A second approach I was interested in measuring is a cached dictionary approach where you query all the players, pluck the player_id and the player_name, transform that result into a hash that will then be memoized.

We still iterate over each statistic but instead of getting the player through the statistic we query the players once, and the following iterations will just consult the dictionary. This approach results in an extra query compared to Version 1 but I'm assuming it should not be that heavy since I'm using :pluck.

class UpdatePlayerGameStatisticsV2
  def execute!
    player_game_statistics_to_update.each do |stat|
      stat.update!(player_name: player_name_idx[stat.player_id])
    end
  end

  private

  def player_game_statistics_to_update
    PlayerGameStatistic.where(player_id: player_name_idx.keys)
  end

  def player_name_idx
    @player_name_idx ||=
      Player
        .joins(:team)
        .where('teams.status = 1')
        .where("players.status IN (0,1)")
        .pluck('players.id, players.name')
        .to_h
  end
end

Result: It took about 00:04:58 to update ~150.000 rows, not a relevant difference from Version 1.

Version 3: raw SQL

A final approach is to use raw SQL. We will use the Postgres UPDATE statement to update the statistics in a single query.

class UpdatePlayerGameStatisticsV3
  def execute!
    ActiveRecord::Base.connection.execute(Arel.sql(update_sql))
  end

  private

  def update_sql
    <<-SQL
        UPDATE player_game_statistics AS stats
          SET player_name = players.name,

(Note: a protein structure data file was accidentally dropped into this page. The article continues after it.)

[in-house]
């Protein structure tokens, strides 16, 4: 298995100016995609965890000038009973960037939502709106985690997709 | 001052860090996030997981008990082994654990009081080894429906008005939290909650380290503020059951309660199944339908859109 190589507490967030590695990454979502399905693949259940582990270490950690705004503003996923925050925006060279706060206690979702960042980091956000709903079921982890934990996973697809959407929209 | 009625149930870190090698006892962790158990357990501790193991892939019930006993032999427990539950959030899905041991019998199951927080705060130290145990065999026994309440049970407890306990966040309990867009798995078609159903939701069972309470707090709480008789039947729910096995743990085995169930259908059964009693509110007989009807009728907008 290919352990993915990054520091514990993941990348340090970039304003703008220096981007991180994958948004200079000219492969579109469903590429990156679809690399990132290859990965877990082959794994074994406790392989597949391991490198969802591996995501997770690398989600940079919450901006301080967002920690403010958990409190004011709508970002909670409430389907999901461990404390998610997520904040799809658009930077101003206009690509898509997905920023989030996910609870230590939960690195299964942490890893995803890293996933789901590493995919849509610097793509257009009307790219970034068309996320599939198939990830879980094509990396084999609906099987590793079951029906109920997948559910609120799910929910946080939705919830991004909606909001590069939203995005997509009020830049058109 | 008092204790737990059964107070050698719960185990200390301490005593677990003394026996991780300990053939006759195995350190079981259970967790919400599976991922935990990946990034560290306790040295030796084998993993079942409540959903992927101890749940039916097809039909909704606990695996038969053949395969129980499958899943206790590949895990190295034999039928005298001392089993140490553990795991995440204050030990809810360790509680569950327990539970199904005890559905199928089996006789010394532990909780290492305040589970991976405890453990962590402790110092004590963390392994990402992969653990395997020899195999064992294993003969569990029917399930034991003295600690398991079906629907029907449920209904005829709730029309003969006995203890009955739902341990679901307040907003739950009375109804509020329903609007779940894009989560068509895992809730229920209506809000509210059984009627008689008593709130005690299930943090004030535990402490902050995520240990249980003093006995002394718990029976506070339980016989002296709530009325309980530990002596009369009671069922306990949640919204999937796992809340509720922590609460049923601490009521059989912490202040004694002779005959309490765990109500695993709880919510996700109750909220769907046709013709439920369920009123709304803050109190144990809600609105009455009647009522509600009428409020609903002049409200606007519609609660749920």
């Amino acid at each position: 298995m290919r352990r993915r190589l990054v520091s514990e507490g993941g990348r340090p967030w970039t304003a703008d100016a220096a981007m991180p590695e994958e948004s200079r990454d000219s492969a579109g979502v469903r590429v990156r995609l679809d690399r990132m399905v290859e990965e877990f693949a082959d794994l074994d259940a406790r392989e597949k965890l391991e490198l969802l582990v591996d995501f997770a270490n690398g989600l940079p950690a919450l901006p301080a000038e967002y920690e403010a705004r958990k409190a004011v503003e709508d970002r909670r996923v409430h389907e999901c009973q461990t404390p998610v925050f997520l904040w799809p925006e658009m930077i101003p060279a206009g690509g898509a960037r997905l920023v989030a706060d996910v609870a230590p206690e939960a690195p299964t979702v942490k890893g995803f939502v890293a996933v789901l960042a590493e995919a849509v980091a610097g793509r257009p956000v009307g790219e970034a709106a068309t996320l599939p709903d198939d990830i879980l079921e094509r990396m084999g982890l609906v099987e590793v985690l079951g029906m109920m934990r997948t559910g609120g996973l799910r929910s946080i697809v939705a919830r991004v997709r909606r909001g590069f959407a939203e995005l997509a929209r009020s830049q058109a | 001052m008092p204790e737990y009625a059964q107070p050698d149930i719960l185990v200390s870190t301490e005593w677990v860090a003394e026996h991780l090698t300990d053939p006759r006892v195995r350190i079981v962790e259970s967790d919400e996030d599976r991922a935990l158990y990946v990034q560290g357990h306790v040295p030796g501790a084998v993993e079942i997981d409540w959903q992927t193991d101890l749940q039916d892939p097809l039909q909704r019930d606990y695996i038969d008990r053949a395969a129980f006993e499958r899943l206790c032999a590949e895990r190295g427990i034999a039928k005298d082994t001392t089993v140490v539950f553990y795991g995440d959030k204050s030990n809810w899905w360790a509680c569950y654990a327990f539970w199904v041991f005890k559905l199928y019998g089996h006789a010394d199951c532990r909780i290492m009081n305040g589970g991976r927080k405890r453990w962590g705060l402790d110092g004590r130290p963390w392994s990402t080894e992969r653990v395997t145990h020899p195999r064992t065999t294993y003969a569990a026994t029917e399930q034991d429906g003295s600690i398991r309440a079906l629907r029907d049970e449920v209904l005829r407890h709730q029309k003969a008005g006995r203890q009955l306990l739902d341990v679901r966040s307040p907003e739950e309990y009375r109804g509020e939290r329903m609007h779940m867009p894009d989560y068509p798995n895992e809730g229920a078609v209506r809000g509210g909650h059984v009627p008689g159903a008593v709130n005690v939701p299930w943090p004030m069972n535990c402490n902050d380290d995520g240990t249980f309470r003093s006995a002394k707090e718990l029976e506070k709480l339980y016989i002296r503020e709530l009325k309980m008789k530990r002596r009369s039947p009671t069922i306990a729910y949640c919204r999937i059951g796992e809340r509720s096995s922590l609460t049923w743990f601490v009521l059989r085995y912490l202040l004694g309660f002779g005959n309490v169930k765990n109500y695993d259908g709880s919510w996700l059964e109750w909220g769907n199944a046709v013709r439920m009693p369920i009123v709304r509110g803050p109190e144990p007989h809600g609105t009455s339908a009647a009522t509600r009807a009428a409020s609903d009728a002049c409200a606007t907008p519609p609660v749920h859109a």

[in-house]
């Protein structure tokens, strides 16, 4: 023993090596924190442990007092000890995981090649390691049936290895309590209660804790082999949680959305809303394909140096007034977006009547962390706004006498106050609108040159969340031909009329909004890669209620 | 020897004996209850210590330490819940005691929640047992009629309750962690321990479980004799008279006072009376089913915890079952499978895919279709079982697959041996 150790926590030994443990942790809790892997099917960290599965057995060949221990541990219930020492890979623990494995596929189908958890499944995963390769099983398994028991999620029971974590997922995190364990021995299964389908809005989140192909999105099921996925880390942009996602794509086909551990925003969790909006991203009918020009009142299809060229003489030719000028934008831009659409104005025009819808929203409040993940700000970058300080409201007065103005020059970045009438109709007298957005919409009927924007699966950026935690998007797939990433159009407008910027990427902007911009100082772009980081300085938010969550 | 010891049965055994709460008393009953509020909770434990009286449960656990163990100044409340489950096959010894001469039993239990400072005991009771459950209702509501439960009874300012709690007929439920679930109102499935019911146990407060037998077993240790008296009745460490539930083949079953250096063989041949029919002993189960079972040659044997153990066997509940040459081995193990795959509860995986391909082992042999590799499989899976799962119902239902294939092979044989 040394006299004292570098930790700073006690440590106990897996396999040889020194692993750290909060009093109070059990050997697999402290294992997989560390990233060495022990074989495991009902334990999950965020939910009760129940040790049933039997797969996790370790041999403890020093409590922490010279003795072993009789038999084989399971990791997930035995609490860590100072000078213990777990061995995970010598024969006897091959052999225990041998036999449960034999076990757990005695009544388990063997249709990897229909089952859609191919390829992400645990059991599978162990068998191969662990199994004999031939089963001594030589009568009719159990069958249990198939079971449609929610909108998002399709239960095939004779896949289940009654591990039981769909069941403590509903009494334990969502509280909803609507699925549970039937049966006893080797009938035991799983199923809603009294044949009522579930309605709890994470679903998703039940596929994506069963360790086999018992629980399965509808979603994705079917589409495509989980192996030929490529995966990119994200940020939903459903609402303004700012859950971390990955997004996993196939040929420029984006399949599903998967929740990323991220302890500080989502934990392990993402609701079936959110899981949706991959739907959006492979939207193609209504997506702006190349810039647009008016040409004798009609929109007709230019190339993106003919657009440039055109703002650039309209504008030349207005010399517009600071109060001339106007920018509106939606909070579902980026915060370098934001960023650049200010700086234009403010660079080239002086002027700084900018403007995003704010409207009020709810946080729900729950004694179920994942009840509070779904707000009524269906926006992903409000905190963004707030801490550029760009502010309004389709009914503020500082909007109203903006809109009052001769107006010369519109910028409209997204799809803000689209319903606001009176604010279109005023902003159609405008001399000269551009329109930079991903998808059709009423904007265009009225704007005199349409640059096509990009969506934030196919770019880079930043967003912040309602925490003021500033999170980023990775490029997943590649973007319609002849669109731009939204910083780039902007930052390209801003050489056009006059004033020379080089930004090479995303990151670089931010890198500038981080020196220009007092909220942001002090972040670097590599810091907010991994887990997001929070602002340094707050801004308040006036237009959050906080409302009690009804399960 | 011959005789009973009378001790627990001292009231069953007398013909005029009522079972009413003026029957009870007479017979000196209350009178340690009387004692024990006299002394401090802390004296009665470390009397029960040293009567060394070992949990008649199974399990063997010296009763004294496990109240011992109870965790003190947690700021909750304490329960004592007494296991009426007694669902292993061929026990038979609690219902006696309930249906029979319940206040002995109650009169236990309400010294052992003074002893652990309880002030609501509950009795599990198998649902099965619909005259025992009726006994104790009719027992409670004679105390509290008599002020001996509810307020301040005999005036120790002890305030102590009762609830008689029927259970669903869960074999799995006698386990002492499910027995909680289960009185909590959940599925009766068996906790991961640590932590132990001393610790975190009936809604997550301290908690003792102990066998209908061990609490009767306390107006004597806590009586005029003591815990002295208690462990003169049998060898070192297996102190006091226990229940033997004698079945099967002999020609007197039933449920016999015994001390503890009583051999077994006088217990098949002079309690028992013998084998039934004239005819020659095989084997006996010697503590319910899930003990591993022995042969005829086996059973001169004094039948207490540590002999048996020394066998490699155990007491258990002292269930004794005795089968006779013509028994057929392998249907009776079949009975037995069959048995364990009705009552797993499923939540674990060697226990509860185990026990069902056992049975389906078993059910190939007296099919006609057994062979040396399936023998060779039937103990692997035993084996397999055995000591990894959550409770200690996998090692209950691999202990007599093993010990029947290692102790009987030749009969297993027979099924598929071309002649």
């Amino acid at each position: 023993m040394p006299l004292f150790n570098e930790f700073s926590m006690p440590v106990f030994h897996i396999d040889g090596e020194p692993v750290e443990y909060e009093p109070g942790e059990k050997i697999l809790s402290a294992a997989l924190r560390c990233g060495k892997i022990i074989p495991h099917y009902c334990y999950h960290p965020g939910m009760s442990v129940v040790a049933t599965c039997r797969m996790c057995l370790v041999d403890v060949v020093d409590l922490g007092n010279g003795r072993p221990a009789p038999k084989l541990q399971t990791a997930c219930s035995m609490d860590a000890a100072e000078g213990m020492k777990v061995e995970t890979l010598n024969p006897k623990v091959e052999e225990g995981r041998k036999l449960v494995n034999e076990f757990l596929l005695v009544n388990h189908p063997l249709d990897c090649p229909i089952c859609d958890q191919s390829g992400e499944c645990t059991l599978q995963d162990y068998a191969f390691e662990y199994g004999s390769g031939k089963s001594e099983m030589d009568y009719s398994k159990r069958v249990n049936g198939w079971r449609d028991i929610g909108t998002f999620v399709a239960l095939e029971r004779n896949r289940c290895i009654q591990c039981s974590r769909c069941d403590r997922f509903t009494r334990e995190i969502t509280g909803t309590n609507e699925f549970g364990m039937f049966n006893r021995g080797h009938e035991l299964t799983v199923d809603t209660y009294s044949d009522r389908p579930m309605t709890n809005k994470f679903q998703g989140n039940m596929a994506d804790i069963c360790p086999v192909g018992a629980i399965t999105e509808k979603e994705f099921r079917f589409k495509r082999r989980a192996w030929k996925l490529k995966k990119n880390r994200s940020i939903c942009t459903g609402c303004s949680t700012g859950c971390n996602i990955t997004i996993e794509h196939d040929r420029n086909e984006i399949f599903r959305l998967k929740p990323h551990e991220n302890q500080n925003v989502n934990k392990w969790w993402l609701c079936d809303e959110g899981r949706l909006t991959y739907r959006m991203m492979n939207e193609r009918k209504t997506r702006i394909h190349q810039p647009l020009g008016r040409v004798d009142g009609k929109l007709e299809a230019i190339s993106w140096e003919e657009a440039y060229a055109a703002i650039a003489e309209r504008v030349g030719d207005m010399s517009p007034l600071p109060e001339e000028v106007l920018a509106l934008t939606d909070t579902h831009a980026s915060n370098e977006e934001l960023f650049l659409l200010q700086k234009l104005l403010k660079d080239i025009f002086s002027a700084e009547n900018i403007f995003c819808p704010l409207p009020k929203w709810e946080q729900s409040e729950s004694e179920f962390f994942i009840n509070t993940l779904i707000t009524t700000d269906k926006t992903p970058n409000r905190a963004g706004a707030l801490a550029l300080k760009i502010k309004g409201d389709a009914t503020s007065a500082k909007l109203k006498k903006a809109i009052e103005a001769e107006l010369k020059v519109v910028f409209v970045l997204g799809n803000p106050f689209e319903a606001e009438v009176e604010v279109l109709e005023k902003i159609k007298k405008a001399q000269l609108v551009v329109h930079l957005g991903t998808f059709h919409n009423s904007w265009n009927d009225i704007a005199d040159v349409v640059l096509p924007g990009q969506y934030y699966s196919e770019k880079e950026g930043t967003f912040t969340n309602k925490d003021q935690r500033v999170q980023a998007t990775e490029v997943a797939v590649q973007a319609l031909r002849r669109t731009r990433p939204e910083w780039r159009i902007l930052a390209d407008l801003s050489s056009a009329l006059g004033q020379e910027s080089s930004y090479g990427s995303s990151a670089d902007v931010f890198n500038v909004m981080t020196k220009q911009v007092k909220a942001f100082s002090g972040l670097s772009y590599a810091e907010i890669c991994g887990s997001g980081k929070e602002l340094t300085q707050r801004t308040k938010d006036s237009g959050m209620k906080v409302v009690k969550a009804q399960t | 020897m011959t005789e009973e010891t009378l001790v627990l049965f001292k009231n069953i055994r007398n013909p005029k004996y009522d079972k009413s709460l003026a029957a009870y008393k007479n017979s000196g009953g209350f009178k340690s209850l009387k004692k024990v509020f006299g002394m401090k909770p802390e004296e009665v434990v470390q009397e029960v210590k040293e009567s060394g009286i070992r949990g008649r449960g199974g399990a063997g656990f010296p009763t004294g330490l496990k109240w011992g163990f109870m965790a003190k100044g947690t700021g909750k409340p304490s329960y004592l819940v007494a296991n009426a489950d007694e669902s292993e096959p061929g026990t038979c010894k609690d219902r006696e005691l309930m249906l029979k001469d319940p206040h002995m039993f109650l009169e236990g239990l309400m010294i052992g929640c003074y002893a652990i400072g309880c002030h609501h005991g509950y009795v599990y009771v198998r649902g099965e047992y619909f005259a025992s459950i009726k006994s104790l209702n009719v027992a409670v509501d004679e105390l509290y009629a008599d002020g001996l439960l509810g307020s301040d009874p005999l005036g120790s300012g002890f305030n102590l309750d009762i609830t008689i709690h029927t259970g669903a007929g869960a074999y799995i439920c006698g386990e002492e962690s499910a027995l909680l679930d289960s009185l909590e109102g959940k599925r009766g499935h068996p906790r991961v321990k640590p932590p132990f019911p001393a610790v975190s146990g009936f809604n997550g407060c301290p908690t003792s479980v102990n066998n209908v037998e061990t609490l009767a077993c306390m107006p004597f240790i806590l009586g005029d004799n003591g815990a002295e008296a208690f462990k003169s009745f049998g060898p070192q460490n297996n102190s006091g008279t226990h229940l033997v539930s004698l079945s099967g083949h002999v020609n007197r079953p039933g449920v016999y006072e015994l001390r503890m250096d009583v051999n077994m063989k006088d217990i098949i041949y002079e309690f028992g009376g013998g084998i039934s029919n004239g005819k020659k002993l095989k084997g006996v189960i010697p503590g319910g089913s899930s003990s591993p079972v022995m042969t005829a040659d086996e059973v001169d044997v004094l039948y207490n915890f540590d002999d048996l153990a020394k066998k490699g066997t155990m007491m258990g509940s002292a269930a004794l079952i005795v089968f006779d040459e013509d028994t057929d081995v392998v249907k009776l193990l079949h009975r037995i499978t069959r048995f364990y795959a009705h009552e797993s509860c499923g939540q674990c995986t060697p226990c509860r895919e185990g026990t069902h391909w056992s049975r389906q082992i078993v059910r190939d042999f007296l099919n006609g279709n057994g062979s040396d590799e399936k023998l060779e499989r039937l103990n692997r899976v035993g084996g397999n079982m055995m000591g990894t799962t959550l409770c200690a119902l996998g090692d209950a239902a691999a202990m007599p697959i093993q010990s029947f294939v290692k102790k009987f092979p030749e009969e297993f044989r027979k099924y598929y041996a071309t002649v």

updated_at = LOCALTIMESTAMP
        FROM (#{players_sql}) AS players
        WHERE stats.player_id = players.id
    SQL
  end

  def players_sql
    <<-SQL
        SELECT players.id, players.name
        FROM players
        LEFT OUTER JOIN teams ON teams.id = players.team_id
        WHERE teams.status = 1 AND players.status IN (0,1)
    SQL
  end
end

Result: It took about 00:00:11 to update ~150.000 rows.

Benchmarking all 3 versions:

Again looking at the real-time, v1 seems to do a bit better than v2, although the difference might not be that relevant. But v3 is a clear winner here as it's about 28 times faster than the others.

[#<Benchmark::Tms:0x00007fe48268deb8
  @cstime=0.0,
  @cutime=0.0,
  @label="v1",
  @real=309.4179189999704,
  @stime=15.808668,
  @total=241.84425000000002,
  @utime=226.035582>,
 #<Benchmark::Tms:0x00007fe47ee8eda0
  @cstime=0.0,
  @cutime=0.0,
  @label="v2",
  @real=341.4523780000163,
  @stime=14.207616000000002,
  @total=231.90784299999999,
  @utime=217.70022699999998>,
 #<Benchmark::Tms:0x00007fe48073ef08
  @cstime=0.0,
  @cutime=0.0,
  @label="v3",
  @real=12.004358999955002,
  @stime=0.001827999999996166,
  @total=0.003549999999968634,
  @utime=0.0017219999999724678>]

Conclusion:

I could have probably explored other Active Record solutions and it would be really interesting to see how other developers are solving these problems the Rails way. But in my experience, so far, Active Record shows some performance bottlenecks in complex and data-heavy bulk updates/inserts. That is where SQL comes in handy.

Though the memoized dictionary (v2) did not do better than the full Active Record way (v1), it does not mean that in other cases it won't help improve performance. I often experience cases where it does help a lot.

Finally, I find it important to run this kind of analysis on different problems/queries. Each case is a case. Again, from my experience, SQL ends up winning for high amounts of data and/or complex updates.